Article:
Andasibe-Mantadia National Park combines the forests of Mantadia with the Analamazoatra Reserve. The latter is home to habituated groups of indri and visitors are virtually assured of a close sighting of the lemur.
There are nine species of lemur in the smaller Analamazaotra Reserve, so as well as the indri you may also see the brown, and lesser bamboo lemurs, plus three nocturnal species: rufous mouse, greater dwarf, and eastern woolly lemurs. Somewhat confusingly recent name changes mean the park may still be known variously as: Analamazaotra, Périnet or Indri Special Reserve! It has an astonishing diversity of flora and fauna, and a well-planned system of trails.
Neighbouring Mantadia, 20 kilometres to the north and a vast tract of protected rainforest, has a hillier terrain, with fewer established trails through its impressive forest. However, explorers may well be rewarded by a sighting of two additional species of lemur not found in Analamazaotra: the black-and-white ruffed lemur and the beautiful diademed sifaka.
The area claims a world record for the number of frog species, which include the brightly coloured golden mantella. Most reptiles and frogs are seen during night walks, particularly during the spring, summer and autumn months, September to May, when the nocturnal lemurs are at their most active. There is also a good chance of seeing chameleons, including the impressive two-foot long Parson’s chameleon and the tiny nose-horned chameleon, best sighted at the end of the rainy season in October/November.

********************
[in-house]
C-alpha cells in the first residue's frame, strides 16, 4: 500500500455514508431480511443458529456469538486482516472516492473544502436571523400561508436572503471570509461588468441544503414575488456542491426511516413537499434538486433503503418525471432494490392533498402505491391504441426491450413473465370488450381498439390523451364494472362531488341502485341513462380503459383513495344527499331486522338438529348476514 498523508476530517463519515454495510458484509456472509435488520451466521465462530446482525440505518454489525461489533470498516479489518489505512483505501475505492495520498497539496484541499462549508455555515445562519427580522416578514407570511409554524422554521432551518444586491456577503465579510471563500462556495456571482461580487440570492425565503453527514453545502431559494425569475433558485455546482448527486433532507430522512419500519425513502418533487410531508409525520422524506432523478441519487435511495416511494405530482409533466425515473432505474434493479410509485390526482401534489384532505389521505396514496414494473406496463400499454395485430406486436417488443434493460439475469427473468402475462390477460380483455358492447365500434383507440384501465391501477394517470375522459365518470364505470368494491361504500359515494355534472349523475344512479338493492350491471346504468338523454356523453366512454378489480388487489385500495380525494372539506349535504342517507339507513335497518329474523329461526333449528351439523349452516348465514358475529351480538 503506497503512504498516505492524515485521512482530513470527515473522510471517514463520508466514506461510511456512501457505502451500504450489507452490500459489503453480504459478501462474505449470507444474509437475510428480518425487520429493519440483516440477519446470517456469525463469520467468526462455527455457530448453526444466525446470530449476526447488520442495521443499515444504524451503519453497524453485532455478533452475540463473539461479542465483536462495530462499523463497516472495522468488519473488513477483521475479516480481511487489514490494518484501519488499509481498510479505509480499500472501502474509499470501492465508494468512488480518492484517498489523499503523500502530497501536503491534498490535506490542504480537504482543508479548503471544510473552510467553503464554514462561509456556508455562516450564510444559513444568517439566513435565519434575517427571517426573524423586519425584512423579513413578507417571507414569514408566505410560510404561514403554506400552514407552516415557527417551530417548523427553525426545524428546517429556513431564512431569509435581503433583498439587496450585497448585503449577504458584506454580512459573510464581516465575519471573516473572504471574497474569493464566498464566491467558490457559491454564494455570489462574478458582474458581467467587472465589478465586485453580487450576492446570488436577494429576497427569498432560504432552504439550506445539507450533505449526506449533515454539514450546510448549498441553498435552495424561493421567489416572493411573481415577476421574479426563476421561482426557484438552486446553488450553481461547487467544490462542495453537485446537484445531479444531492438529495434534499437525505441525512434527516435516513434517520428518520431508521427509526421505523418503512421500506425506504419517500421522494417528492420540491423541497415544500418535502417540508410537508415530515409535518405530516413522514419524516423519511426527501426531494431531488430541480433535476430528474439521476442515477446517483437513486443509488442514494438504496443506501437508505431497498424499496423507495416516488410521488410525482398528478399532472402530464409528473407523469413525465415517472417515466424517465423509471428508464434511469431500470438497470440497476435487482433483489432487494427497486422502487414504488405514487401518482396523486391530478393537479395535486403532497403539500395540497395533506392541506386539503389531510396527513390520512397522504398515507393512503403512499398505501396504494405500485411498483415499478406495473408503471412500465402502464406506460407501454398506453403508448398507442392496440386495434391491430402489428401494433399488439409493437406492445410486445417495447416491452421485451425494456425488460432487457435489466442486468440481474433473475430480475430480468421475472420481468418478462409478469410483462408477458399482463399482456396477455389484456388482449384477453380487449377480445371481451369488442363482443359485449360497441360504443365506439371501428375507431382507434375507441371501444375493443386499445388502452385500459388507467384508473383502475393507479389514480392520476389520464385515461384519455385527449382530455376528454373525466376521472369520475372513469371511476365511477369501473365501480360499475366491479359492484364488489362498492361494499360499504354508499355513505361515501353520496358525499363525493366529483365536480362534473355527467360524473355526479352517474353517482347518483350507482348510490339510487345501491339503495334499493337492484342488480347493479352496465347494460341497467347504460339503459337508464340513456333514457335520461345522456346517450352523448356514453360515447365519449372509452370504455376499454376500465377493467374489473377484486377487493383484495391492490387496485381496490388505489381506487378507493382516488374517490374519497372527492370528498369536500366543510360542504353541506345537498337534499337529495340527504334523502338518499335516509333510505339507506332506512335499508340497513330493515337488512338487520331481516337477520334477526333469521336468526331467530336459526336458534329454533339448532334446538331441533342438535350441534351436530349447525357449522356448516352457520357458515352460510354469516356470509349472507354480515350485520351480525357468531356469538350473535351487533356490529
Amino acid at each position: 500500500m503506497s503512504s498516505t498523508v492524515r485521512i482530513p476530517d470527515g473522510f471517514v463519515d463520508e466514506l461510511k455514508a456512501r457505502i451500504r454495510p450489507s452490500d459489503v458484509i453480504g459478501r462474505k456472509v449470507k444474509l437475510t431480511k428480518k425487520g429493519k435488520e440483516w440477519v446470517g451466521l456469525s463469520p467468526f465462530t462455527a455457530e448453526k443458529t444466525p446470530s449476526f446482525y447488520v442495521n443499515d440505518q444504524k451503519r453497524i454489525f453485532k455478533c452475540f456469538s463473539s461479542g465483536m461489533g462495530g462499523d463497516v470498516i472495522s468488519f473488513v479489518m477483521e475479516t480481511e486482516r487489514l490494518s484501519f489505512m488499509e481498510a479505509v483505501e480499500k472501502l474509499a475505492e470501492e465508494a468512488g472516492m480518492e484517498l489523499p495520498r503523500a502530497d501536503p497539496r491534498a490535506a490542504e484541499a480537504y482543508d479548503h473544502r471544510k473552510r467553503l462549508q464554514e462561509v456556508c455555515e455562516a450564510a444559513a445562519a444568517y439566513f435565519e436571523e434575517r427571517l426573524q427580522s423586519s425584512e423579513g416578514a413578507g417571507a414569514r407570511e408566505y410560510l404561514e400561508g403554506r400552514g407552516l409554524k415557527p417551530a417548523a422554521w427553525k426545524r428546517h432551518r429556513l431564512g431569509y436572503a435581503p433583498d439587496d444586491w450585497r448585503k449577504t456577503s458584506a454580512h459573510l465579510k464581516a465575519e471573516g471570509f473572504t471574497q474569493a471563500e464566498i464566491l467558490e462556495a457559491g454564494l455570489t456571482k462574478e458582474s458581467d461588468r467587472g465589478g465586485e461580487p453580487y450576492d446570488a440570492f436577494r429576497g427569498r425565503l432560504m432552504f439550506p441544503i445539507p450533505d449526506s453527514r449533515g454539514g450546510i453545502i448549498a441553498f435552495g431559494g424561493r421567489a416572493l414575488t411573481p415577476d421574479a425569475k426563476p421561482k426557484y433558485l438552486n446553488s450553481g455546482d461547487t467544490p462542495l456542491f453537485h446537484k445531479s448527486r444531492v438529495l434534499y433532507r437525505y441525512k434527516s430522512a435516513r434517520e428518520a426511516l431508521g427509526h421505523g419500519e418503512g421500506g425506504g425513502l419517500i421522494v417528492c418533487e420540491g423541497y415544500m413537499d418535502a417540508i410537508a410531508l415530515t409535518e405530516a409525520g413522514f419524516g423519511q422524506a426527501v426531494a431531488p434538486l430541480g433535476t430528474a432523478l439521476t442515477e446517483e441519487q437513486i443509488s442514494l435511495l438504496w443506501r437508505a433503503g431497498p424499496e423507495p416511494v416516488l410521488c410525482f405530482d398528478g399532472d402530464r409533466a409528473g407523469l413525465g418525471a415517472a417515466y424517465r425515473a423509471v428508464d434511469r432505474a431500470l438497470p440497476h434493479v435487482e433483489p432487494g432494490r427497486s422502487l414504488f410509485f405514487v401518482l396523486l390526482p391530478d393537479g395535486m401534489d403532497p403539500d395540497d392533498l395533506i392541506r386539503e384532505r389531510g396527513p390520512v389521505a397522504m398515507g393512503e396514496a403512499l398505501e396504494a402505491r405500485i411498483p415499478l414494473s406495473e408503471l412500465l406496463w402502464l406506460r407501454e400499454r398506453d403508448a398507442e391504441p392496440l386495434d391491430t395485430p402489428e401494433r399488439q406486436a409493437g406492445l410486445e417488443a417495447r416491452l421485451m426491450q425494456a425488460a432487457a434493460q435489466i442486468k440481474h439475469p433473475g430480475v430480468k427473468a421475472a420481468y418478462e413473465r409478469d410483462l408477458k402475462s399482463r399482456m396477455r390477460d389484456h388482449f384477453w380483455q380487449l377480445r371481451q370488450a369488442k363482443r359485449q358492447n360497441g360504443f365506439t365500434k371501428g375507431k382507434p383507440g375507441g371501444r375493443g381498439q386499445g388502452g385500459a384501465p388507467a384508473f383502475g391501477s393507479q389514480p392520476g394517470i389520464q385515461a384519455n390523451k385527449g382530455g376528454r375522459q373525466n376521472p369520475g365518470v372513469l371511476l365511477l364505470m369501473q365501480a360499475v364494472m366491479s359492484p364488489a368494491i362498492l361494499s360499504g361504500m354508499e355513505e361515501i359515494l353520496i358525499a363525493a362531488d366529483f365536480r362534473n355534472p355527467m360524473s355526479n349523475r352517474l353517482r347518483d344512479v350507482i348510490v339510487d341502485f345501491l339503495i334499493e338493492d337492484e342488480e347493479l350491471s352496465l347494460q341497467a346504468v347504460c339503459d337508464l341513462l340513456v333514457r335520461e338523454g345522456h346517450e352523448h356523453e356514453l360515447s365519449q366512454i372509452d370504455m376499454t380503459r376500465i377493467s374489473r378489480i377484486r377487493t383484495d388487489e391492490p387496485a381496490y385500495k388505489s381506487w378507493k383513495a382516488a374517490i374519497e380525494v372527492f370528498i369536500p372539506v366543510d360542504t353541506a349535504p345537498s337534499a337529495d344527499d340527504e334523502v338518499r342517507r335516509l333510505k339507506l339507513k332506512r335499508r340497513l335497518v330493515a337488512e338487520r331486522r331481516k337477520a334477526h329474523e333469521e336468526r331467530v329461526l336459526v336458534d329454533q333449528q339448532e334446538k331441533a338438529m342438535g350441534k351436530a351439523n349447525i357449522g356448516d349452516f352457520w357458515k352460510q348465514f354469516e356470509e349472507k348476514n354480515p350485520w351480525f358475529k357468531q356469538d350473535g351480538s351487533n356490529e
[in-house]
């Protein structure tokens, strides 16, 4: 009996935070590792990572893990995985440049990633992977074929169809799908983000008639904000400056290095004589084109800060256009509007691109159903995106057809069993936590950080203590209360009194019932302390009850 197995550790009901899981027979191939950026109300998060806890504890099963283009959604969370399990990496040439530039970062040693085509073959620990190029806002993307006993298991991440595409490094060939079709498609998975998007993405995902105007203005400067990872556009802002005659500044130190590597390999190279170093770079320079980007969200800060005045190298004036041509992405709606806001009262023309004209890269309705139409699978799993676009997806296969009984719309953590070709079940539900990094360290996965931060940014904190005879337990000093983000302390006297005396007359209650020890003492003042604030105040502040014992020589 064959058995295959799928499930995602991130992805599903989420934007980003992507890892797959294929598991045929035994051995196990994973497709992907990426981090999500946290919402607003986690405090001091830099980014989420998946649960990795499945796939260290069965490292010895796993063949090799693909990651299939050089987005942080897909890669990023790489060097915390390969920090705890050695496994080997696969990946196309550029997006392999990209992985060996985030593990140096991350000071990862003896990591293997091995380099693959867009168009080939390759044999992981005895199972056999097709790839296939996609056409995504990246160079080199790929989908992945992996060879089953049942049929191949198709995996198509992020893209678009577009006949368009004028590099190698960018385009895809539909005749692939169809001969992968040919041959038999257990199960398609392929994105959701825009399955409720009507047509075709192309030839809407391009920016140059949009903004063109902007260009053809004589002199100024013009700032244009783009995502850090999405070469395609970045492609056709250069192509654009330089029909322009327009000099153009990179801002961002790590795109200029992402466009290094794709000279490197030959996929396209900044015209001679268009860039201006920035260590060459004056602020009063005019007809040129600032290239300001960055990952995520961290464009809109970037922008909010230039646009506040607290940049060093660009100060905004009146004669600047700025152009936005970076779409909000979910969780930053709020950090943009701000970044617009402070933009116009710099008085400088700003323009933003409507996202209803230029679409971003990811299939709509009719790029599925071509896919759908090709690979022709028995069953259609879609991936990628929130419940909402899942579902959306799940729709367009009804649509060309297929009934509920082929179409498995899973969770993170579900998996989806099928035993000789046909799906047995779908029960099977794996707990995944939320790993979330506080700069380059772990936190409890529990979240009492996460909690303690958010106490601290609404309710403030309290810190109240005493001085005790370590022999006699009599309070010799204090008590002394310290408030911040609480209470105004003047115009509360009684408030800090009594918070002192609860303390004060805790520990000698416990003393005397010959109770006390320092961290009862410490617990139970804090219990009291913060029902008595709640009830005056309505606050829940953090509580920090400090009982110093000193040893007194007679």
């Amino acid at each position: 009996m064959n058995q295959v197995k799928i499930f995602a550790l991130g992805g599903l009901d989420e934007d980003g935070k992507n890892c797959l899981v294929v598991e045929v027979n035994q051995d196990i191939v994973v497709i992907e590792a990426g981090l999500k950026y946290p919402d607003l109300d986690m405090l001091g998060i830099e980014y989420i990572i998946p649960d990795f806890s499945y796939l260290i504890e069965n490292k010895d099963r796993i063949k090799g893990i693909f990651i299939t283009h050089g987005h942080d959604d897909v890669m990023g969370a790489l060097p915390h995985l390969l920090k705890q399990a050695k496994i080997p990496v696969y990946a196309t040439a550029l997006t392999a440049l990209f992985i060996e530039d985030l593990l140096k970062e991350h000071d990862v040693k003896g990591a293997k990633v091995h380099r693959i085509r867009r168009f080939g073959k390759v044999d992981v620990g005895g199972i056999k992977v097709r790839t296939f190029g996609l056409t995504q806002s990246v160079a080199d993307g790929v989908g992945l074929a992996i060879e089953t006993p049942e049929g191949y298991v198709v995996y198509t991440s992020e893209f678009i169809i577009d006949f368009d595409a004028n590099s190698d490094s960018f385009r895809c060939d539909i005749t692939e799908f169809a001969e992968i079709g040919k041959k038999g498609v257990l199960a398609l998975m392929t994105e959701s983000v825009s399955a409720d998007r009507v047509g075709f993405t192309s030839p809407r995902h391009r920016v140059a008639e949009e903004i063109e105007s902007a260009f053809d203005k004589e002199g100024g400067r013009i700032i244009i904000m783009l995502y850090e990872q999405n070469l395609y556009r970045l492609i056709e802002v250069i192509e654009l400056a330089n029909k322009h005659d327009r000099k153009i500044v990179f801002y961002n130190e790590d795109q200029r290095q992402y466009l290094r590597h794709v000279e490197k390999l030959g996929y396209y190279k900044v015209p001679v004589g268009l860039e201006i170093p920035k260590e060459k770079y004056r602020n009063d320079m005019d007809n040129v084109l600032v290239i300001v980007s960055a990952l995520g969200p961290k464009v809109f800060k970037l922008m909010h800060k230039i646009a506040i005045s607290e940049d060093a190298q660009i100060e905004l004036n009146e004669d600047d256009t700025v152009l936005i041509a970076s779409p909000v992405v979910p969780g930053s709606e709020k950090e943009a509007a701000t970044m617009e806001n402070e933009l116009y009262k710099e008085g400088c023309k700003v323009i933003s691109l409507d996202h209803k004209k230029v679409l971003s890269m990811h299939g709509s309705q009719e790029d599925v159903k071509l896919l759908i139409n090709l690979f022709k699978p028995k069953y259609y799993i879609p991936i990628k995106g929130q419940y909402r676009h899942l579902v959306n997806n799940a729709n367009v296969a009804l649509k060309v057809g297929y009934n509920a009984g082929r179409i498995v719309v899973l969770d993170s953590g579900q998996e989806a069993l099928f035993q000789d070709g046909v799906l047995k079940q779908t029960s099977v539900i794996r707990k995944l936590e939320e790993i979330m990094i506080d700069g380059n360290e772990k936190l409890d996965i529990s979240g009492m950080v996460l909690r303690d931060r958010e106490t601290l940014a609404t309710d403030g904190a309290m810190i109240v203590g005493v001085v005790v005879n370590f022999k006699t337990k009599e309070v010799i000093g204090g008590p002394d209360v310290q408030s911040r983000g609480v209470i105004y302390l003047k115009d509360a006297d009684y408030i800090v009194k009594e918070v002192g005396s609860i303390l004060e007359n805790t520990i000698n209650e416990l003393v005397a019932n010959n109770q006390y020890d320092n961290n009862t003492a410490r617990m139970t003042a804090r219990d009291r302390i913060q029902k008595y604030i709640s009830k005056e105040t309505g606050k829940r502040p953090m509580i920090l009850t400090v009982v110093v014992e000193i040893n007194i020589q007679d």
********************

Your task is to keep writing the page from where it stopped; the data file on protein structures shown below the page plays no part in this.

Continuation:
Over 100 species of birds make the reserve their home, many of which are endemic such as: Madagascar green sunbird, Madagascar falcon, Madagascar long-eared owl and the Madagascar wagtail. Botanists too, will not be disappointed as the dense, humid forest of Andasibe-Mantadia contains lians, moss, fern trees, precious woods, such as pallisander and ebano, and over one hundred species of orchid.
The Park has good access and lies roughly four hours drive from Antananarivo.
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